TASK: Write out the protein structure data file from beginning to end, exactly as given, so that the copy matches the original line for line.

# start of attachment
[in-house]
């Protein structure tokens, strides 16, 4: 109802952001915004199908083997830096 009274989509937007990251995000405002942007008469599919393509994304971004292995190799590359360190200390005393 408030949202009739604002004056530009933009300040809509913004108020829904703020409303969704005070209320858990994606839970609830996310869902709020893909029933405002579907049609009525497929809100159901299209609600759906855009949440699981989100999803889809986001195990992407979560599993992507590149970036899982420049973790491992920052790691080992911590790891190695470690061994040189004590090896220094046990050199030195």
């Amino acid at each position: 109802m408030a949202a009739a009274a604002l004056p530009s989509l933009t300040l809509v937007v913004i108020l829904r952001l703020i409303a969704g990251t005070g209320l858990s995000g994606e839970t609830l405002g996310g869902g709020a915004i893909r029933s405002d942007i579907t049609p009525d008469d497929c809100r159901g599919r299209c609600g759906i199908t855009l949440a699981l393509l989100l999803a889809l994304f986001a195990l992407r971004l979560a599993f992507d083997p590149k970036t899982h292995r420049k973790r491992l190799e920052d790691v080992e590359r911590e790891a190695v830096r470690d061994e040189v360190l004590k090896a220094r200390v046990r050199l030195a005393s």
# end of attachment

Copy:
[in-house]
């Protein structure tokens, strides 16, 4: 109802952001915004199908083997830096 009274989509937007990251995000405002942007008469599919393509994304971004292995190799590359360190200390005393 408030949202009739604002004056530009933009300040809509913004108020829904703020409303969704005070209320858990994606839970609830996310869902709020893909029933405002579907049609009525497929809100159901299209609600759906855009949440699981989100999803889809986001195990992407979560599993992507590149970036899982420049973790491992920052790691080992911590790891190695470690061994040189004590090896220094046990050199030195």
């Amino acid at each position: 109802m408030a949202a009739a009274a604002l004056p530009s989509l933009t300040l809509v937007v913004i108020l829904r952001l703020i409303a969704g990251t005070g209320l858990s995000g994606e839970t609830l405002g996310g869902g709020a915004i893909r029933s405002d942007i579907t049609p009525d008469d497929c809100r159901g599919r299209c609600g759906i199908t855009l949440a699981l393509l989100l999803a889809l994304f986001a195990l992407r971004l979560a599993f992507d083997p590149k970036t899982h292995r420049k973790r491992l190799e920052d790691v080992e590359r911590e790891a190695v830096r470690d061994e040189v360190l004590k090896a220094r200390v046990r050199l030195a005393s």